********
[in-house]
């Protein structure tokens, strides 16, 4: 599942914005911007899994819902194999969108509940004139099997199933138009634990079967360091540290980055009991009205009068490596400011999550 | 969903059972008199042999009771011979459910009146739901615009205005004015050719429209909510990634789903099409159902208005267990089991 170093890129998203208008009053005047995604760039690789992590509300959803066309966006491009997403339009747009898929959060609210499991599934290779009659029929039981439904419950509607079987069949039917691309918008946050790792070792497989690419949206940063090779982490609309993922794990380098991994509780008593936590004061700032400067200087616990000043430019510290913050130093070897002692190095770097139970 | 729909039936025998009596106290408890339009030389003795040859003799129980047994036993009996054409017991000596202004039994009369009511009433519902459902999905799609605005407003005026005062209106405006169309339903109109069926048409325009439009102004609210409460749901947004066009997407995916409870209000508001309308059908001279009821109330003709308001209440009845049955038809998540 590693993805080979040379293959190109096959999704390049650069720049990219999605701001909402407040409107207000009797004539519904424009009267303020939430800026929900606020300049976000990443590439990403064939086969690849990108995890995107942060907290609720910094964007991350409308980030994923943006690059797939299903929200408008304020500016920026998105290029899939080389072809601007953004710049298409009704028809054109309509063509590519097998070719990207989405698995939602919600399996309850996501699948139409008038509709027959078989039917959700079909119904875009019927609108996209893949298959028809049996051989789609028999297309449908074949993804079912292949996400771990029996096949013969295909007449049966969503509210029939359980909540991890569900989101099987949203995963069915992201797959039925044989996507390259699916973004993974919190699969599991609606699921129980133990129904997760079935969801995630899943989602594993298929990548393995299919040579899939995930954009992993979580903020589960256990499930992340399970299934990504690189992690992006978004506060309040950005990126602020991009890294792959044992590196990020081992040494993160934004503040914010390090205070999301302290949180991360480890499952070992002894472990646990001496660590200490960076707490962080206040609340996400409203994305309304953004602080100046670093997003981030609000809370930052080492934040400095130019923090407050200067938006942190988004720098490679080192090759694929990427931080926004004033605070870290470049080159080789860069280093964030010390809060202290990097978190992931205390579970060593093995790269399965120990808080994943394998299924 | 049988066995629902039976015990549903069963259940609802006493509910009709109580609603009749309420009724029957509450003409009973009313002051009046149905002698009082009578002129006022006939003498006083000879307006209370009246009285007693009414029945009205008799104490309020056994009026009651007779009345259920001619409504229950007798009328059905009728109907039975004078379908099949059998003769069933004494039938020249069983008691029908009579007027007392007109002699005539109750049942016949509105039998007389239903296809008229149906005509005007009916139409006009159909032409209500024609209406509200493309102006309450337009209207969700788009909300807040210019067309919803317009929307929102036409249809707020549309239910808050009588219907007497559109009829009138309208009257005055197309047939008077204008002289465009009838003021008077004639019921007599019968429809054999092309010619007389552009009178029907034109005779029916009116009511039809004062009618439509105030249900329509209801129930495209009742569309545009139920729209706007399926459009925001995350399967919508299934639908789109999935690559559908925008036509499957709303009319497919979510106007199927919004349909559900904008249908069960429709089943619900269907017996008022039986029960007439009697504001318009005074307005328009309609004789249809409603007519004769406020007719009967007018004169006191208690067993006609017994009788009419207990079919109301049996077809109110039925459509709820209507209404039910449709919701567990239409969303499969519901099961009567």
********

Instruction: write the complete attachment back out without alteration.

[in-house]
């Protein structure tokens, strides 16, 4: 599942914005911007899994819902194999969108509940004139099997199933138009634990079967360091540290980055009991009205009068490596400011999550 | 969903059972008199042999009771011979459910009146739901615009205005004015050719429209909510990634789903099409159902208005267990089991 170093890129998203208008009053005047995604760039690789992590509300959803066309966006491009997403339009747009898929959060609210499991599934290779009659029929039981439904419950509607079987069949039917691309918008946050790792070792497989690419949206940063090779982490609309993922794990380098991994509780008593936590004061700032400067200087616990000043430019510290913050130093070897002692190095770097139970 | 729909039936025998009596106290408890339009030389003795040859003799129980047994036993009996054409017991000596202004039994009369009511009433519902459902999905799609605005407003005026005062209106405006169309339903109109069926048409325009439009102004609210409460749901947004066009997407995916409870209000508001309308059908001279009821109330003709308001209440009845049955038809998540 590693993805080979040379293959190109096959999704390049650069720049990219999605701001909402407040409107207000009797004539519904424009009267303020939430800026929900606020300049976000990443590439990403064939086969690849990108995890995107942060907290609720910094964007991350409308980030994923943006690059797939299903929200408008304020500016920026998105290029899939080389072809601007953004710049298409009704028809054109309509063509590519097998070719990207989405698995939602919600399996309850996501699948139409008038509709027959078989039917959700079909119904875009019927609108996209893949298959028809049996051989789609028999297309449908074949993804079912292949996400771990029996096949013969295909007449049966969503509210029939359980909540991890569900989101099987949203995963069915992201797959039925044989996507390259699916973004993974919190699969599991609606699921129980133990129904997760079935969801995630899943989602594993298929990548393995299919040579899939995930954009992993979580903020589960256990499930992340399970299934990504690189992690992006978004506060309040950005990126602020991009890294792959044992590196990020081992040494993160934004503040914010390090205070999301302290949180991360480890499952070992002894472990646990001496660590200490960076707490962080206040609340996400409203994305309304953004602080100046670093997003981030609000809370930052080492934040400095130019923090407050200067938006942190988004720098490679080192090759694929990427931080926004004033605070870290470049080159080789860069280093964030010390809060202290990097978190992931205390579970060593093995790269399965120990808080994943394998299924 | 049988066995629902039976015990549903069963259940609802006493509910009709109580609603009749309420009724029957509450003409009973009313002051009046149905002698009082009578002129006022006939003498006083000879307006209370009246009285007693009414029945009205008799104490309020056994009026009651007779009345259920001619409504229950007798009328059905009728109907039975004078379908099949059998003769069933004494039938020249069983008691029908009579007027007392007109002699005539109750049942016949509105039998007389239903296809008229149906005509005007009916139409006009159909032409209500024609209406509200493309102006309450337009209207969700788009909300807040210019067309919803317009929307929102036409249809707020549309239910808050009588219907007497559109009829009138309208009257005055197309047939008077204008002289465009009838003021008077004639019921007599019968429809054999092309010619007389552009009178029907034109005779029916009116009511039809004062009618439509105030249900329509209801129930495209009742569309545009139920729209706007399926459009925001995350399967919508299934639908789109999935690559559908925008036509499957709303009319497919979510106007199927919004349909559900904008249908069960429709089943619900269907017996008022039986029960007439009697504001318009005074307005328009309609004789249809409603007519004769406020007719009967007018004169006191208690067993006609017994009788009419207990079919109301049996077809109110039925459509709820209507209404039910449709919701567990239409969303499969519901099961009567």